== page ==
This volume, based on a series of lectures delivered to graduate students at the University of Cambridge, presents a concise yet comprehensive treatment of extremal graph theory.

Author: Bela Bollobas

Publisher: Courier Corporation

ISBN: 9780486317588

Category: Mathematics

Page: 512

View: 698

The ever-expanding field of extremal graph theory encompasses a diverse array of problem-solving methods, including applications to economics, computer science, and optimization theory. This volume, based on a series of lectures delivered to graduate students at the University of Cambridge, presents a concise yet comprehensive treatment of extremal graph theory. Unlike most graph theory treatises, this text features complete proofs for almost all of its results. Further insights into theory are provided by the numerous exercises of varying degrees of difficulty that accompany each chapter. Although geared toward mathematicians and research students, much of Extremal Graph Theory is accessible even to undergraduate students of mathematics. Pure mathematicians will find this text a valuable resource in terms of its unusually large collection of results and proofs, and professionals in other fields with an interest in the applications of graph theory will also appreciate its precision and scope.

In this book, an update of his 1978 book Extremal Graph Theory, the author focuses on a trend towards probabilistic methods.

Author: Béla Bollobás

Publisher: American Mathematical Soc.

ISBN: 9780821807125

Category: Mathematics

Page: 64

View: 624

Problems in extremal graph theory have traditionally been tackled by ingenious methods which made use of the structure of extremal graphs. In this book, an update of his 1978 book ""Extremal Graph Theory"", the author focuses on a trend towards probabilistic methods. He demonstrates both the direct use of probability theory and, more importantly, the fruitful adoption of a probabilistic frame of mind when tackling main line extremal problems. Essentially self-contained, the book does not merely catalog results, but rather includes considerable discussion on a few of the deeper results. The author addresses pure mathematicians, especially combinatorialists and graduate students taking graph theory, as well as theoretical computer scientists. He assumes a mature familiarity with combinatorial methods and an acquaintance with basic graph theory. The book is based on the NSF-CBMS Regional Conference on Graph Theory held at Emory University in June, 1984.

Since the seminal work of Turán, the forbidden subgraph problem has been among the central questions in extremal graph theory.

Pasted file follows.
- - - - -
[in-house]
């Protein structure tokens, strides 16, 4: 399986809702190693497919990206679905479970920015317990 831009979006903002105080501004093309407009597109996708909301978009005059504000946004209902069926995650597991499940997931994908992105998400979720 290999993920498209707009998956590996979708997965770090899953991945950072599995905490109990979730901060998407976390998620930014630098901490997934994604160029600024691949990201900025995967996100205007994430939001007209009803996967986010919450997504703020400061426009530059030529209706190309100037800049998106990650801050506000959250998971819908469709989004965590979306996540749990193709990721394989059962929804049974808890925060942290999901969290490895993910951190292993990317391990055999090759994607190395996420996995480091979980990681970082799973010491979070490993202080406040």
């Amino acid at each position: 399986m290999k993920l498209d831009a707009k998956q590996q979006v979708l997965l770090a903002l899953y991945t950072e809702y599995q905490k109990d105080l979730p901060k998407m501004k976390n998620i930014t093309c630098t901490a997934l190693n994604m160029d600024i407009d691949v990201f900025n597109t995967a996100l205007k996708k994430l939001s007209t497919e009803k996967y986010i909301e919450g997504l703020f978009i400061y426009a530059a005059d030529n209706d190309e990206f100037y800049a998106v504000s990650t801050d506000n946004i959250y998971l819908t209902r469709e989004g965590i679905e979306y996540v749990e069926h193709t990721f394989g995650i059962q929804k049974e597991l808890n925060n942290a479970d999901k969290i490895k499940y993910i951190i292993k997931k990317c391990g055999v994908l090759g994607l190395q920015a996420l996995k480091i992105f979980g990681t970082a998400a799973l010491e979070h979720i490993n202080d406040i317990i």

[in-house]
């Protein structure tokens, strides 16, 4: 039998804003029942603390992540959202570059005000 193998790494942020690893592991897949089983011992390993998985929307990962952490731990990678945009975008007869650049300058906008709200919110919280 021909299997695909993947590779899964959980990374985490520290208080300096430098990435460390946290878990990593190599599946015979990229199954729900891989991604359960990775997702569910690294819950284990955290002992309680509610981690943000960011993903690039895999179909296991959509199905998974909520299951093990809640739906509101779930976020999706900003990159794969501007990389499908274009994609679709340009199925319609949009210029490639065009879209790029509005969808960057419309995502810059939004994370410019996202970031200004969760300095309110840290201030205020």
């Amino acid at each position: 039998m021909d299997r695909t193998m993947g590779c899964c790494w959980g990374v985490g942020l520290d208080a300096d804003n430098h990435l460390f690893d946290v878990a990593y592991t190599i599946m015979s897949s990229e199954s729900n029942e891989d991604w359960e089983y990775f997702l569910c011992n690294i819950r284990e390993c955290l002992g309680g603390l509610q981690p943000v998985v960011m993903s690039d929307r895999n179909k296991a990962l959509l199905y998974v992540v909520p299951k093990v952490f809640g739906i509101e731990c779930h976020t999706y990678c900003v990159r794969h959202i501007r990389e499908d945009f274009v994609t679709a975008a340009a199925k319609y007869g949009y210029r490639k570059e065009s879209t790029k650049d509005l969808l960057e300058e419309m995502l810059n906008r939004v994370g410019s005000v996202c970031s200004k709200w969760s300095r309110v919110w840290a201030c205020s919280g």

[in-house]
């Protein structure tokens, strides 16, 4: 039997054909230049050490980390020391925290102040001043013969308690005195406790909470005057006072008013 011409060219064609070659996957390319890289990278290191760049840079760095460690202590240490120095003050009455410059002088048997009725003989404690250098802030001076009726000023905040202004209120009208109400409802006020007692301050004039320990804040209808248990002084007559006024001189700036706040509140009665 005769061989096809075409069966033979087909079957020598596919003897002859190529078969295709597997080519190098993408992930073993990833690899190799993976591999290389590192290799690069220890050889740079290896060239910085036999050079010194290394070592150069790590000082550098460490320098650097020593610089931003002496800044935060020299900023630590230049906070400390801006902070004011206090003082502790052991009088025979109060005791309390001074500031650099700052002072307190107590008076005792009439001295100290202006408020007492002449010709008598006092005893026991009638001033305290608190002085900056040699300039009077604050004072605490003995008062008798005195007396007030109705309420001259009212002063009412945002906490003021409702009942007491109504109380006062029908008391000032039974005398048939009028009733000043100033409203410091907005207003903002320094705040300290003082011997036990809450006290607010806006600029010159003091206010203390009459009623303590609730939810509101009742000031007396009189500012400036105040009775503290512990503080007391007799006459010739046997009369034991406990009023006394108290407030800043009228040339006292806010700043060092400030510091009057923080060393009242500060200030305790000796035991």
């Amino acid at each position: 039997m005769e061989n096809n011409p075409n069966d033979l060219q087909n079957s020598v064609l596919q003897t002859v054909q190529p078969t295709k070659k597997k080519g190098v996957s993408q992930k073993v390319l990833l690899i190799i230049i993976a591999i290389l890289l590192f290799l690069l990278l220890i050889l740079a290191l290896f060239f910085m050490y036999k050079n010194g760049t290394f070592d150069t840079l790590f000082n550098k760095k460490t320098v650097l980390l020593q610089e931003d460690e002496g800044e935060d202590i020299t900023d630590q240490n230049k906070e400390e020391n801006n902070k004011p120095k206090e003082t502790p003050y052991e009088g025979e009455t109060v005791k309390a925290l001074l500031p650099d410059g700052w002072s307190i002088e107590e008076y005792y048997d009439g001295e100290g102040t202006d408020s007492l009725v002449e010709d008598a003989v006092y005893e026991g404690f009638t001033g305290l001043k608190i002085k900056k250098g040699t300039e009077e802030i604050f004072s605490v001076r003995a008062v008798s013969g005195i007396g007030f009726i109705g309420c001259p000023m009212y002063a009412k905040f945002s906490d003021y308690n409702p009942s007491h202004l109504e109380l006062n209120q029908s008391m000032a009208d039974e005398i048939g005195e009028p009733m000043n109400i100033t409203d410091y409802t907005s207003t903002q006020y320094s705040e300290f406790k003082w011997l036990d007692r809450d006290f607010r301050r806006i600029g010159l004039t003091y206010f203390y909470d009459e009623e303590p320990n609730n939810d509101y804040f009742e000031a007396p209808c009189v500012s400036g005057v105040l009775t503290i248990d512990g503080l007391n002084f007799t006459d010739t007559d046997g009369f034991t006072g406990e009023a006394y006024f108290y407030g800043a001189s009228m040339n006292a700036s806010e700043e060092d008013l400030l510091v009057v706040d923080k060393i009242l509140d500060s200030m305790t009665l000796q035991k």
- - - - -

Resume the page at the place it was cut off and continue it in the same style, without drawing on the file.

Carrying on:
Author: Jangwon Yie

Publisher:

ISBN: OCLC:1156472092

Category: Extremal problems (Mathematics)

Page: 98

View: 790

Since the seminal work of Turán, the forbidden subgraph problem has been among the central questions in extremal graph theory. Let ex(n; F) be the smallest number m such that any graph on n vertices with m edges contains F as a subgraph. Then the forbidden subgraph problem asks to find ex(n; F) for various graphs F. The question can be further generalized by asking for the extreme values of other graph parameters like minimum degree, maximum degree, or connectivity. We call this type of question a Turán-type problem. In this thesis, we will study Turán-type problems and their variants for graphs and hypergraphs. Chapter 2 contains a Turán-type problem for cycles in dense graphs. The main result in this chapter gives a tight bound for the minimum degree of a graph which guarantees existence of disjoint cycles in the case of dense graphs. This, in particular, answers in the affirmative a question of Faudree, Gould, Jacobson and Magnant in the case of dense graphs. In Chapter 3, similar problems for trees are investigated. Recently, Faudree, Gould, Jacobson and West studied the minimum degree conditions for the existence of certain spanning caterpillars. They proved certain bounds that guarantee existence of spanning caterpillars. The main result in Chapter 3 significantly improves their result and answers one of their questions by proving a tight minimum degree bound for the existence of such structures. Chapter 4 includes another Turán-type problem for loose paths of length three in a 3-graph. As a corollary, an upper bound for the multi-color Ramsey number for the loose path of length three in a 3-graph is achieved.